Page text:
Next Issue
Volume 9, June
Previous Issue
Volume 9, December

Table of Contents

Algorithms, Volume 9, Issue 1 (March 2016)

  • Issues are regarded as officially published after their release is announced to the table of contents alert mailing list.
  • You may sign up for e-mail alerts to receive table of contents of newly released issues.
  • PDF is the official format for papers published in both, html and pdf forms. To view the papers in pdf format, click on the "PDF Full-text" link, and use the free Adobe Readerexternal link to open them.
Order results
Result details
Select all
Export citation of selected articles as:
Open AccessArticle
Multivariate Algorithmics for Finding Cohesive Subnetworks
Algorithms 2016, 9(1), 21; https://doi.org/10.3390/a9010021 - 16 Mar 2016
Cited by 16 | Viewed by 1890
Abstract
Community detection is an important task in the analysis of biological, social or technical networks. We survey different models of cohesive graphs, commonly referred to as clique relaxations, that are used in the detection of network communities. For each clique relaxation, we [...] Read more.
Community detection is an important task in the analysis of biological, social or technical networks. We survey different models of cohesive graphs, commonly referred to as clique relaxations, that are used in the detection of network communities. For each clique relaxation, we give an overview of basic model properties and of the complexity of the problem of finding large cohesive subgraphs under this model. Since this problem is usually NP-hard, we focus on combinatorial fixed-parameter algorithms exploiting typical structural properties of input networks. Full article
Show Figures

Figure 1

Open AccessArticle
The Iterative Solution to Discrete-Time H Control Problems for Periodic Systems
Algorithms 2016, 9(1), 20; https://doi.org/10.3390/a9010020 - 14 Mar 2016
Cited by 1 | Viewed by 1487
Abstract
This paper addresses the problem of solving discrete-time H ∞ control problems for periodic systems. The approach for solving such a type of equations is well known in the literature. However, the focus of our research is set on the numerical computation of [...] Read more.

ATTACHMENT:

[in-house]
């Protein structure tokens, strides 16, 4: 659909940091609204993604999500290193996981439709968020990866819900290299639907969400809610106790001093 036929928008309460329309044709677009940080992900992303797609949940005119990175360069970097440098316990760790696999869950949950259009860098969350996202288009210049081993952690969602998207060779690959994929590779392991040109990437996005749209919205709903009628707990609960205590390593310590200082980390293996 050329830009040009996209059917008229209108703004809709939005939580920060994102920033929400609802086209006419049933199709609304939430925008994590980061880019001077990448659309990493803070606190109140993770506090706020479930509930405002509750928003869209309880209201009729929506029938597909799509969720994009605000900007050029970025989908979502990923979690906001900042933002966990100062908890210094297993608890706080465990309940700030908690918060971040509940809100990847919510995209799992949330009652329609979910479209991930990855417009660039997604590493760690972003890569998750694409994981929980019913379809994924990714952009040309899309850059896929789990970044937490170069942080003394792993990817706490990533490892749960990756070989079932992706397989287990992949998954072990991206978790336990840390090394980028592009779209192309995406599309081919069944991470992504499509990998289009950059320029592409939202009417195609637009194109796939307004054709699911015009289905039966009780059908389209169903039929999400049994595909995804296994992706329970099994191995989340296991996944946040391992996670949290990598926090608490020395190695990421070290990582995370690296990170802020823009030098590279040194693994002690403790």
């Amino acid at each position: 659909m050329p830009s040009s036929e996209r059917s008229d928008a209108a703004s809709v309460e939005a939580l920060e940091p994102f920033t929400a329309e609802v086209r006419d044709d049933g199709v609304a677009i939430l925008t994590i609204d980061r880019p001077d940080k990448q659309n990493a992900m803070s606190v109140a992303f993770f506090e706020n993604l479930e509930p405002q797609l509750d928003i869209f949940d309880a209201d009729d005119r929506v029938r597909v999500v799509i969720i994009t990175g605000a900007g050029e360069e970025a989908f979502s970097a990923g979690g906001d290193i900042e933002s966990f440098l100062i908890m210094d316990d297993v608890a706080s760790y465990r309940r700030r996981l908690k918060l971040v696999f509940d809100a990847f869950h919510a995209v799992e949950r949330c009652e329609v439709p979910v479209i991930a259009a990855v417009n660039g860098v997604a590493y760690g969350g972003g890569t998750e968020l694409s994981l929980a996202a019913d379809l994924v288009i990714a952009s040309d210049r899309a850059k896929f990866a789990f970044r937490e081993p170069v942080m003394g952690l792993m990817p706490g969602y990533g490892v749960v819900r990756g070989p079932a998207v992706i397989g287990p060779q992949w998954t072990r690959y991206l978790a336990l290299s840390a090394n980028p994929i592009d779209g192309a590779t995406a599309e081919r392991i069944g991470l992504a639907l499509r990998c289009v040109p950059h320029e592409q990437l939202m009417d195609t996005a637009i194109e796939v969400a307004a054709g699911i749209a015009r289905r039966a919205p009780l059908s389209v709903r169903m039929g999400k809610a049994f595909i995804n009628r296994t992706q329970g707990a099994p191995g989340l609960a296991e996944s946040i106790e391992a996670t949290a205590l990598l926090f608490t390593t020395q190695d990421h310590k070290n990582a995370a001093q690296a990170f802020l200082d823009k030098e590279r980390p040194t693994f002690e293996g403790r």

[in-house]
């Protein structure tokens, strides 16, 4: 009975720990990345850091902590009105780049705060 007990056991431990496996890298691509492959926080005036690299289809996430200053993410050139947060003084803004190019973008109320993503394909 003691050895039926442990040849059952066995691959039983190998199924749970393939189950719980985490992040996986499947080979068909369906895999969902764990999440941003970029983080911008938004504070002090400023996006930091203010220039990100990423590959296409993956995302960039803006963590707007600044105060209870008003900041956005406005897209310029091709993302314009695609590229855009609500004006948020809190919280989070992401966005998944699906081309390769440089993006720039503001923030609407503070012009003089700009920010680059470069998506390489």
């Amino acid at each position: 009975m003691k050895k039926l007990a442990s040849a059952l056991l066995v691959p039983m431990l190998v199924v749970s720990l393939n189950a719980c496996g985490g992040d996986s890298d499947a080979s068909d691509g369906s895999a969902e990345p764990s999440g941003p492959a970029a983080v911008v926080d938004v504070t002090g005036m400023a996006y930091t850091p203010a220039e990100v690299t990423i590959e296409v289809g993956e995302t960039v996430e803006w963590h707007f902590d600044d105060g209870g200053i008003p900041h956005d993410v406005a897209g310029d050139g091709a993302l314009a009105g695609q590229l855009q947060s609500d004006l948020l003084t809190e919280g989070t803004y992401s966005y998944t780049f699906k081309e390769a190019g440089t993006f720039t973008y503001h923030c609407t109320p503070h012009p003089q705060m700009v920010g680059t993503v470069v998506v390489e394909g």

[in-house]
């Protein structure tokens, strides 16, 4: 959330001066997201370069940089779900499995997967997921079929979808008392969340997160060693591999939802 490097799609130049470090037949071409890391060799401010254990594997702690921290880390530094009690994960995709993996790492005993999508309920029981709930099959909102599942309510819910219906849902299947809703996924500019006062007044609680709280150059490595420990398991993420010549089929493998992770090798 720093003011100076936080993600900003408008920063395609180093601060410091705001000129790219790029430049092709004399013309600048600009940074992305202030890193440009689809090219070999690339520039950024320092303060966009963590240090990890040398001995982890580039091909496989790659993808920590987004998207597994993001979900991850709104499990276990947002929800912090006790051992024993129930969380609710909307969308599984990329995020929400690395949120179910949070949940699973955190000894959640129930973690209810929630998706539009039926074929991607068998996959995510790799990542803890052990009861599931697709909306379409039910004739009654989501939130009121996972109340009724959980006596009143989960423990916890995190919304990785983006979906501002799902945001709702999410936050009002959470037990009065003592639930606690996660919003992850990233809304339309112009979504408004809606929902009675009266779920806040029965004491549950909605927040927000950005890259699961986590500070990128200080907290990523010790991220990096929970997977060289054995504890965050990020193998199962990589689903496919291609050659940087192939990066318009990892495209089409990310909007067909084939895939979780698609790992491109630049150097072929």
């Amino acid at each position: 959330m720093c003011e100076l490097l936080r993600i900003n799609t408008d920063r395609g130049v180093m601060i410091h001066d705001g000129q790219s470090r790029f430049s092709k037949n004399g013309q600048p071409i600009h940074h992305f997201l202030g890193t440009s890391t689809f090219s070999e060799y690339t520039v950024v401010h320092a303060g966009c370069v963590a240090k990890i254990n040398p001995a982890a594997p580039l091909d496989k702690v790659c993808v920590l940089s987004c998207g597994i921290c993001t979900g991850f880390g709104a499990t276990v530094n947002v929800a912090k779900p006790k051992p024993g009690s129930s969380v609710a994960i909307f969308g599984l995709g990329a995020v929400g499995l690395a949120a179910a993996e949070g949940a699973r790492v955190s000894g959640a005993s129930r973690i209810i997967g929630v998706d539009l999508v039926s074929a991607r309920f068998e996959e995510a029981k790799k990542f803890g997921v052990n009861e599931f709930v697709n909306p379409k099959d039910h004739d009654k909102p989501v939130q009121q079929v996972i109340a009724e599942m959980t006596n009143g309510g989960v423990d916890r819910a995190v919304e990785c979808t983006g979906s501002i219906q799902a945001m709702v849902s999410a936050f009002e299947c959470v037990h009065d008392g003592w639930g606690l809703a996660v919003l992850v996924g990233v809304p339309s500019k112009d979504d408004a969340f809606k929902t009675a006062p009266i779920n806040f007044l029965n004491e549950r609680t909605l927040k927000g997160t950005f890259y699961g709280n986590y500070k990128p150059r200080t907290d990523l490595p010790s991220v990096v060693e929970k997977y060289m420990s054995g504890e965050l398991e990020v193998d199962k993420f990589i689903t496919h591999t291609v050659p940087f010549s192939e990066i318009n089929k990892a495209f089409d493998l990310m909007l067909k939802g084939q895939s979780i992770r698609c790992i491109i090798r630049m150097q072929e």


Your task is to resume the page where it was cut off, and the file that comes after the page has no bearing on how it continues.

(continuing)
This paper addresses the problem of solving discrete-time H ∞ control problems for periodic systems. The approach for solving such a type of equations is well known in the literature. However, the focus of our research is set on the numerical computation of the stabilizing solution. In particular, two effective methods for practical realization of the known iterative processes are described. Furthermore, a new iterative approach is investigated and applied. On the basis of numerical experiments, we compare the presented methods. A major conclusion is that the new iterative approach is faster than rest of the methods and it uses less RAM memory than other methods. Full article
(This article belongs to the Special Issue Numerical Algorithms for Solving Nonlinear Equations and Systems)
Open AccessReview
Review of Recent Advances in the Application of the Wavelet Transform to Diagnose Cracked Rotors
Algorithms 2016, 9(1), 19; https://doi.org/10.3390/a9010019 - 14 Mar 2016
Cited by 17 | Viewed by 1652
Abstract
Wavelet transform (WT) has been used in the diagnosis of cracked rotors since the 1990s. At present, WT is one of the most commonly used tools to treat signals in several fields. Understandably, this has been an area of extensive scientific research, which [...] Read more.
Wavelet transform (WT) has been used in the diagnosis of cracked rotors since the 1990s. At present, WT is one of the most commonly used tools to treat signals in several fields. Understandably, this has been an area of extensive scientific research, which is why this paper aims to summarize briefly the major advances in the field since 2008. The present review considers advances in the use and application of WT, the selection of the parameters used, and the key achievements in using WT for crack diagnosis. Full article
Show Figures

Figure 1

Open AccessArticle
Constructing Frozen Jacobian Iterative Methods for Solving Systems of Nonlinear Equations, Associated with ODEs and PDEs Using the Homotopy Method